Obama urges North Korea and Iran to change course
On the final leg of his tour of East Asia, US President Barack Obama has used a joint press conference with South Korean President Lee Myung-bak to urge North Korea and Iran to change their nuclear stances or face sanctions in the future.
During the joint press conference, both countries were threatened with tougher action if they continue to resist international calls for a more conciliatory approach. Obama urged Iran to accept a recent proposal, put forward by the International Atomic Energy Agency (IAEA) and backed by the US, Russia and France, to send uranium abroad for processing. Iran has so far failed to accept the proposal.
In relation to North Korea’s nuclear ambitions, both leaders emphasised the need to make a break from the earlier pattern of stop-start negotiations in which North Korea periodically provokes the international community, then returns to the negotiating table in a bid to force further concessions. In return for a more conciliatory position on its nuclear programme, Lee and Obama stated that they would be willing to offer extensive economic benefits to the North.
However, should Iran and North Korea fail to alter their behaviour, Obama warned, the US would be working over the next few weeks to develop a package of measures to respond to their apparent intransigence in a more forceful manner.
The openSecurity verdict: Obama’s speech in South Korea today represents the latest development in the long saga of negotiations between North Korea , Iran and powers opposed to their nuclear ambitions led by the US. Today’s comments are, however, some of the toughest language yet from Obama on the subject, and indicate a possible hardening of the American position. There appear to be some differences, however, in the US’s approach to the two countries, inconsistencies that suggest that this change is not as radical as some commentators make out.
On North Korea’s nuclear programme, Obama and Lee strongly emphasised the need to break from the previous pattern of stop-start negotiations, characterised by a provocative action from the North drawing international condemnation, a return to negotiations, followed by the breaking off of negotiations in a bid for further concessions from the international community. However, the emphasis remained very much on the carrot rather than the stick. Not only was Pyongyang offered substantial economic benefits in return for a change in behaviour, Obama also said that his nuclear envoy will indeed be visiting the North in early December, confirming the US’s willingness to engage in direct talks. North Korea has long made direct talks with the US a condition of its return to the six-party talks that it pulled out of in April, while the US has said will only enter into direct talks as a part of the North’s return to multi-party talks.
In contrast, the US line on Iran seems to be hardening. Iran’s continued resistance to US attempts at engagement appear to be pushing the US to take firmer measures. During a visit to the Philippines, Iranian foreign minister, Manouchehr Mottaki, rejected suggestions that new sanctions may be imposed, describing them as outmoded and claiming the US are “wise enough not to repeat failed experiences.”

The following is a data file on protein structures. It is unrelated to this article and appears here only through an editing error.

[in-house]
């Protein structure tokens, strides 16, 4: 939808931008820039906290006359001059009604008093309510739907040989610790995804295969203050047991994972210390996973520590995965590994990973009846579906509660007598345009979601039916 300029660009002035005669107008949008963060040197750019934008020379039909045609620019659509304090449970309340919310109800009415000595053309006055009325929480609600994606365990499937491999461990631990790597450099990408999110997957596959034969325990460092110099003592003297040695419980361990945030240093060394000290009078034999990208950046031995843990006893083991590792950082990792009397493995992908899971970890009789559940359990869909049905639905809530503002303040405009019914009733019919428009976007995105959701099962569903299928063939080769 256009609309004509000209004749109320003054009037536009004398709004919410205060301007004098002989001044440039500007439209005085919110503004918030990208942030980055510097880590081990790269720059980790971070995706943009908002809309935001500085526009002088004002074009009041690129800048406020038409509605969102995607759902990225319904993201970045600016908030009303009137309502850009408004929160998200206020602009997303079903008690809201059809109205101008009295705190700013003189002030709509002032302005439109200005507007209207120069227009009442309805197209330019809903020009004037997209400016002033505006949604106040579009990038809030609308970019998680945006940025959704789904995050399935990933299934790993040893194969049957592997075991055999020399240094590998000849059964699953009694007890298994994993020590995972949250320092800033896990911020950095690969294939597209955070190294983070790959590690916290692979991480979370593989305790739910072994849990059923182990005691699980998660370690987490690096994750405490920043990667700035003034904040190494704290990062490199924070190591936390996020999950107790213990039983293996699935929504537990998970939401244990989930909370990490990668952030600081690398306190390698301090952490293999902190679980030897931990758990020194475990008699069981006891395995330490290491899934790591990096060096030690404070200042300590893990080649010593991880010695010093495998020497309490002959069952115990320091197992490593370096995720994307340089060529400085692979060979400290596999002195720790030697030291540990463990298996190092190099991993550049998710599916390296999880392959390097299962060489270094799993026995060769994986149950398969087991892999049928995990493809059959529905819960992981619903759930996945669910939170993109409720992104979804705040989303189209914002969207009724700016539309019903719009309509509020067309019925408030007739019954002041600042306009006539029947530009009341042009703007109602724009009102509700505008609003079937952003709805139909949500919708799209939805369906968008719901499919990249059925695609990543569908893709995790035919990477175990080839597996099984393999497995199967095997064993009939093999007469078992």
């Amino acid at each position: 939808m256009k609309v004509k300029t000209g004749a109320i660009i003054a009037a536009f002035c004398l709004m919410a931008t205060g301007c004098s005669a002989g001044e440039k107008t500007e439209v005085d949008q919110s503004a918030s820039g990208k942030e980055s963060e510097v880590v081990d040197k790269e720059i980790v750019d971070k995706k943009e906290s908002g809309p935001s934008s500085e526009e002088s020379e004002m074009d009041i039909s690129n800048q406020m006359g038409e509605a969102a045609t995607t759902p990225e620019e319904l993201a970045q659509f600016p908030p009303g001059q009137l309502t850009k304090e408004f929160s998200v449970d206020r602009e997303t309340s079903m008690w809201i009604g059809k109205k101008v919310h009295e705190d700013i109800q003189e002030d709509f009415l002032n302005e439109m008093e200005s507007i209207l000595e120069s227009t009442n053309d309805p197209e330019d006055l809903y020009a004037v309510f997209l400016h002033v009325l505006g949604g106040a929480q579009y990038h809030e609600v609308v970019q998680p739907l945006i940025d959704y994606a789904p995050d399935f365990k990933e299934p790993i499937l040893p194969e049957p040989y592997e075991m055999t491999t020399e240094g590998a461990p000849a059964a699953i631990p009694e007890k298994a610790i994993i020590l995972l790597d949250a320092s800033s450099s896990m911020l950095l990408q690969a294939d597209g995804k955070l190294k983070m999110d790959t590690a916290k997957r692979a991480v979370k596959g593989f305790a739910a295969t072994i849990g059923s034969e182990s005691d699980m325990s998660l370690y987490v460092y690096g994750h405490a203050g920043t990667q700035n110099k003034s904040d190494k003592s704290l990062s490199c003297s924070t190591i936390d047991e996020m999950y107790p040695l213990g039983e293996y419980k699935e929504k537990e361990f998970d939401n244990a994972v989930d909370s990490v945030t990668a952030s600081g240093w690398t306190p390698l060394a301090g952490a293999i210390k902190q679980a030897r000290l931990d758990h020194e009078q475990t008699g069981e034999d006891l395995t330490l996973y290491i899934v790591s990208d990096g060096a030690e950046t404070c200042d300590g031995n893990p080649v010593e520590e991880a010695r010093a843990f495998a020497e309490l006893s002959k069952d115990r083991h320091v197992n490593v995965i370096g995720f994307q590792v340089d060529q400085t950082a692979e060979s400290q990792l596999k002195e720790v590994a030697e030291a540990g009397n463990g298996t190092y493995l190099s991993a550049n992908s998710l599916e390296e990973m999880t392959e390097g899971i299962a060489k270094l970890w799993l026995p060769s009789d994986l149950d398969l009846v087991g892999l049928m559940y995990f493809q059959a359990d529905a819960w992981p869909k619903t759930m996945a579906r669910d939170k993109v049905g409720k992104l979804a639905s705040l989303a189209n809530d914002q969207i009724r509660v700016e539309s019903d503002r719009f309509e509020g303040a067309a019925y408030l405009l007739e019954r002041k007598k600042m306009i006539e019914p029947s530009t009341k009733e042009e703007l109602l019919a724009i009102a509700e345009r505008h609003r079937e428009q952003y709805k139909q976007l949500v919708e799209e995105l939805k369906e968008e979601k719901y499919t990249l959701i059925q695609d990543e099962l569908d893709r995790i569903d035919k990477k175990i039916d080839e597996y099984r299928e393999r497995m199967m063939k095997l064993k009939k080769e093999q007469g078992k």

While Obama said at the press conference that he remained hopeful that the Iranians might reconsider the proposal rejected on Wednesday, his language suggests that the US is moving to consider sanctions against Tehran: "Our expectation is that, over the next several weeks, we will be developing a package of potential steps that we could take, that would indicate our seriousness to Iran," he said.
Critics of Obama may be quick to suggest that this latest move is an indication that the much-touted policy of engagement rather than confrontation is failing. However it must be noted that Obama’s language remains extremely cautious. Speaking of “potential steps” for a plan that “would indicate our seriousness to Iran” remains a tentative rather than an outright threat. Obama himself remains confident in the engagement approach, citing the “extraordinary international unity” currently evident in policy towards Iran, in contrast with international positions at the same time last year, as an indication that “we’ve taken the right approach.”
Obama's latest announcements, then, are more an indication of frustration and persistence, rather than an obituary for the new regimes espousal of multilateralism and diplomacy.
Karzai sworn in as Afghan president
Amid a security lock-down in Kabul, Hamid Karzai was sworn in for a second elected term as president of Afghanistan at a ceremony attended by dignitaries from over forty foreign countries.
During his inauguration speech, Karzai committed himself and his government to tackling the corruption that has recently made his administration the target of extensive international criticism, describing it as “a dangerous problem”. Karzai also emphasised the need for his ministers to be “competent and just.” With regard to the ongoing instability in Afghanistan, the president said that he hoped for Afghan security forces to take the lead within three to five years, reducing their dependence on foreign forces. Karzai also pledged to tackle drug production in his impoverished nation, which continues to be a bone of contention between Afghanistan and the West.
The inauguration was overshadowed, however, by the recent 20 August election which was mired in accusations of widespread fraud. A UN-supported inquiry found almost one third of votes cast to be fraudulent, and Karzai was stripped of his initial outright win. The proposed second round run off vote, which sought to give the elected leader legitimacy in the face of these allegations, was cancelled when Karzai’s opponent, Abdullah Abdullah, pulled out of the race, claiming that it would not be free and fair.